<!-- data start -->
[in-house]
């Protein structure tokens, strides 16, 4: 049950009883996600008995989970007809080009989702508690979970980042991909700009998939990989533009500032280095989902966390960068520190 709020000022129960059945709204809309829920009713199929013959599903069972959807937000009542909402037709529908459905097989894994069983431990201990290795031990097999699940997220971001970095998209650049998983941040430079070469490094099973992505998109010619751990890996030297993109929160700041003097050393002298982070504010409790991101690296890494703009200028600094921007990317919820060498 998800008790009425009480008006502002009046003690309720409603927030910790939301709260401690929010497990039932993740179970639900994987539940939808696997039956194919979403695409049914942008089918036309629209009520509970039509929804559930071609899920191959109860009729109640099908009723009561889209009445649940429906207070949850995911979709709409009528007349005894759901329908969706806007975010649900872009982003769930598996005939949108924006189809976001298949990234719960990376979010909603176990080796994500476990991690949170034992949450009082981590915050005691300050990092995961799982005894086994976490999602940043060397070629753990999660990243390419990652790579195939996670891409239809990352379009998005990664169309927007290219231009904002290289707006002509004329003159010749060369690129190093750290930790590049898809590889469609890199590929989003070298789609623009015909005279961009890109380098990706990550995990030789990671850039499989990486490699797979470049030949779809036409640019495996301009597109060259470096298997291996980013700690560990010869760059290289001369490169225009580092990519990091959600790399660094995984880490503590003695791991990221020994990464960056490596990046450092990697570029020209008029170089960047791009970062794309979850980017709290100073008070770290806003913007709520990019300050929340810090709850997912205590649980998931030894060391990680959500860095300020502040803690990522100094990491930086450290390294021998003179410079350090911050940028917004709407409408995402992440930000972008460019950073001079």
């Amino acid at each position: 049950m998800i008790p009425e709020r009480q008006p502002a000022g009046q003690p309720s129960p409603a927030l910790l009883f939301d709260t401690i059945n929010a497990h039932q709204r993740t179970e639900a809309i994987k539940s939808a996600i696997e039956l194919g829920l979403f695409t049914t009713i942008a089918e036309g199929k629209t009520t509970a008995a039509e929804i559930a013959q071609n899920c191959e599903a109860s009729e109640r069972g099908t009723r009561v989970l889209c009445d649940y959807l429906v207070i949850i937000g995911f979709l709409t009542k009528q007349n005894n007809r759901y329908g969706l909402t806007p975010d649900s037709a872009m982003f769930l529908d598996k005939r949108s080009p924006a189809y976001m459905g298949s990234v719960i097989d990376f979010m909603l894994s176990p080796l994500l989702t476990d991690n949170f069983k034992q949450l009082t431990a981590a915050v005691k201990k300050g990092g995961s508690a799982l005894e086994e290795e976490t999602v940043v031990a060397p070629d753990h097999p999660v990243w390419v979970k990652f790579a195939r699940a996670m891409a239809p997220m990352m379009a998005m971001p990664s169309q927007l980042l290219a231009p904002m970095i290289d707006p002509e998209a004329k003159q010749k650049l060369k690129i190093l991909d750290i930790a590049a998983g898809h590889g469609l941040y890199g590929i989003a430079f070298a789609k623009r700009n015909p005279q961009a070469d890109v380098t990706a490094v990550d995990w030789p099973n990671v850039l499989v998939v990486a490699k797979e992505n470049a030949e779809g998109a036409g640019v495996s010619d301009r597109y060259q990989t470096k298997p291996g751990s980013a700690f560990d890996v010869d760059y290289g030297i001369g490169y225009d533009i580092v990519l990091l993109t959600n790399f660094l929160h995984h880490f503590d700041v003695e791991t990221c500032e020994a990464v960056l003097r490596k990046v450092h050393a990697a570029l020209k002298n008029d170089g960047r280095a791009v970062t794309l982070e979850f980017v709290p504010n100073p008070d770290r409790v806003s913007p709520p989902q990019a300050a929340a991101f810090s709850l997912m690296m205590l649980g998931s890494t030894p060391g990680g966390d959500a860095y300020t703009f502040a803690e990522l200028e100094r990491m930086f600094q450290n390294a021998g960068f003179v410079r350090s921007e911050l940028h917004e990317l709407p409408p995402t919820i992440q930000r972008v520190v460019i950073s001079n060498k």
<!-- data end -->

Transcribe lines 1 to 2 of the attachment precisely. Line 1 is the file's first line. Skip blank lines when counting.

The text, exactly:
[in-house]
């Protein structure tokens, strides 16, 4: 049950009883996600008995989970007809080009989702508690979970980042991909700009998939990989533009500032280095989902966390960068520190 709020000022129960059945709204809309829920009713199929013959599903069972959807937000009542909402037709529908459905097989894994069983431990201990290795031990097999699940997220971001970095998209650049998983941040430079070469490094099973992505998109010619751990890996030297993109929160700041003097050393002298982070504010409790991101690296890494703009200028600094921007990317919820060498 998800008790009425009480008006502002009046003690309720409603927030910790939301709260401690929010497990039932993740179970639900994987539940939808696997039956194919979403695409049914942008089918036309629209009520509970039509929804559930071609899920191959109860009729109640099908009723009561889209009445649940429906207070949850995911979709709409009528007349005894759901329908969706806007975010649900872009982003769930598996005939949108924006189809976001298949990234719960990376979010909603176990080796994500476990991690949170034992949450009082981590915050005691300050990092995961799982005894086994976490999602940043060397070629753990999660990243390419990652790579195939996670891409239809990352379009998005990664169309927007290219231009904002290289707006002509004329003159010749060369690129190093750290930790590049898809590889469609890199590929989003070298789609623009015909005279961009890109380098990706990550995990030789990671850039499989990486490699797979470049030949779809036409640019495996301009597109060259470096298997291996980013700690560990010869760059290289001369490169225009580092990519990091959600790399660094995984880490503590003695791991990221020994990464960056490596990046450092990697570029020209008029170089960047791009970062794309979850980017709290100073008070770290806003913007709520990019300050929340810090709850997912205590649980998931030894060391990680959500860095300020502040803690990522100094990491930086450290390294021998003179410079350090911050940028917004709407409408995402992440930000972008460019950073001079």